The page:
Part 1 of the EDST Blog Writing Series: “On Academic Blogging”
If you were to go back even a short time in history, the term “blogging” would elicit strange looks and confusion from those you talked to. Early models of the blog, dating back to 1994, emphasized the personal, encouraging users to document their lives and hobbies and share them via platforms such as Livejournal and Blogger. With the integration of images and videos, and the invention of social media, blogs became even more engaging.
The genre of “academic blogging” encompasses a broad range of uses, including blogging about university or student experiences, blogging for research, and blogging for teaching and learning. Anthony Salamone describes:
“Academic blogs are an important vehicle for sharing your research with and offering your analysis to colleagues and the wider world…their shorter format, potential reach, and faster publication times make them an important part of contemporary research life.”
Some of the benefits of writing academic blog posts include:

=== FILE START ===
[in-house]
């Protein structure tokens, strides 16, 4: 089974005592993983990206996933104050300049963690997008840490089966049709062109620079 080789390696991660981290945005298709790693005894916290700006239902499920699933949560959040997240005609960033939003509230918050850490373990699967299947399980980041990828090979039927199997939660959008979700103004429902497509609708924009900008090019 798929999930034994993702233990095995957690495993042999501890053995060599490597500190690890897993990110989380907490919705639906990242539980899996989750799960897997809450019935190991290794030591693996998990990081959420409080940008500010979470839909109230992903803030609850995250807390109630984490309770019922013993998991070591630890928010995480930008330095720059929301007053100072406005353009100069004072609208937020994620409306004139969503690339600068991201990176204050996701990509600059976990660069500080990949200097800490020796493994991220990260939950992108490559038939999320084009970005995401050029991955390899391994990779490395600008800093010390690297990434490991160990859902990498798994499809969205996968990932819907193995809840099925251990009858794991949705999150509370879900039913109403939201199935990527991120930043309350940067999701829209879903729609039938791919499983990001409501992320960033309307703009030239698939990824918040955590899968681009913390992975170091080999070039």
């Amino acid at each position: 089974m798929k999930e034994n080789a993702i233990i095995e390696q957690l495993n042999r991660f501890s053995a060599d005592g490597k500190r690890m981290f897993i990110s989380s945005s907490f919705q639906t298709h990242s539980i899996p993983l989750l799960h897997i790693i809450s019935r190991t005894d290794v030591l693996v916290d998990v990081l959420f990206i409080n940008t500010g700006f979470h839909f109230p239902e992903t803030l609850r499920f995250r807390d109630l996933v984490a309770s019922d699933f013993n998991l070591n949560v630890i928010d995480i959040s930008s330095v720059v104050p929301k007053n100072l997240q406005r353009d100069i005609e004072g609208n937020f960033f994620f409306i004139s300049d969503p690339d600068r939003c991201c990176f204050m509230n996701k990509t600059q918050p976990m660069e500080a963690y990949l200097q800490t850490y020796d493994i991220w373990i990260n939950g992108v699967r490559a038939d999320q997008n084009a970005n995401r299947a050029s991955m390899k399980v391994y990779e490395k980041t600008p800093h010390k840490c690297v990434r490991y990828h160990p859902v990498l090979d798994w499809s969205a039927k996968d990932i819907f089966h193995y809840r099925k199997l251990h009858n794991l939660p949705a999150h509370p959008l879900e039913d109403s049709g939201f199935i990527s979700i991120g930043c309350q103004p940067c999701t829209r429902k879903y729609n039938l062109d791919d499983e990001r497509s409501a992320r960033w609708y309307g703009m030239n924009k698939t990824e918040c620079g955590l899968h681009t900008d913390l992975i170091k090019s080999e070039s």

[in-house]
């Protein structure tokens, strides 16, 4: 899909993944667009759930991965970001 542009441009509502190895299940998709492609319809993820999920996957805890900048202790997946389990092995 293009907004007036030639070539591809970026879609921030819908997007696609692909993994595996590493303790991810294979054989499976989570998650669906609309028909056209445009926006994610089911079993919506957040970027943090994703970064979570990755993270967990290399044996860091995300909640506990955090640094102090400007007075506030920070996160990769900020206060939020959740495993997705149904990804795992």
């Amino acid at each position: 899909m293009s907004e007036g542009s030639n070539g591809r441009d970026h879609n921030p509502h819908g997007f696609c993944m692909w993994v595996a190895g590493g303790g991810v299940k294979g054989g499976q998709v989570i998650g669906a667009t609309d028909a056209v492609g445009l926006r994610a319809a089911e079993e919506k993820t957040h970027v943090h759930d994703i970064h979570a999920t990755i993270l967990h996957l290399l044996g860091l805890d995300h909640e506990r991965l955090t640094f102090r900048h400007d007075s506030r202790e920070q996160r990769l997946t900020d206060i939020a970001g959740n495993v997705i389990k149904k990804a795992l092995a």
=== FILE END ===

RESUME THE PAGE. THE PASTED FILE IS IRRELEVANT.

The opportunity to test an idea or concept
Do you have a paper idea that isn’t quite fully formed that you’d like to develop? Pondering a piece of data or claim that you’d like to engage with an audience?
Blog posts are a short, accessible way to engage with an idea that you’ve been thinking about, but isn’t ready for formal academic outlets. A guide from University of Wisconsin-Madison describes that:
“Blogs can be a forum for writers to get feedback on half–formed ideas and emerging stances, and through comments, readers can talk with and back to writers and build communities.”
Helping your writing reach a wider audience
Blogs have the benefit of always being open access, allowing your writing to be shared across social media and through other networks. The option of including images, videos and hyperlinks makes engagement with blog posts faster and easier than traditional publishing outlets.
Being part of the UBC blog network, the EDST blog hosts the opportunity to share your writing across the university and beyond to larger audiences that may not be able to access academic writing behind paywalls.
Editing for beyond academia
Academic blog posts are different than class papers or journal articles; writing a blog post compels you to distill your essential argument or thesis to fit the shorter and more accessible format, a valuable skill for all writers!
Interested in becoming involved with EDST’s blog?
Click below to check out the full call for applications to the Blog’s Editorial Board. Deadline extended through December 16th!
Questions or feedback should be directed to Jessica Lussier at firstname.lastname@example.org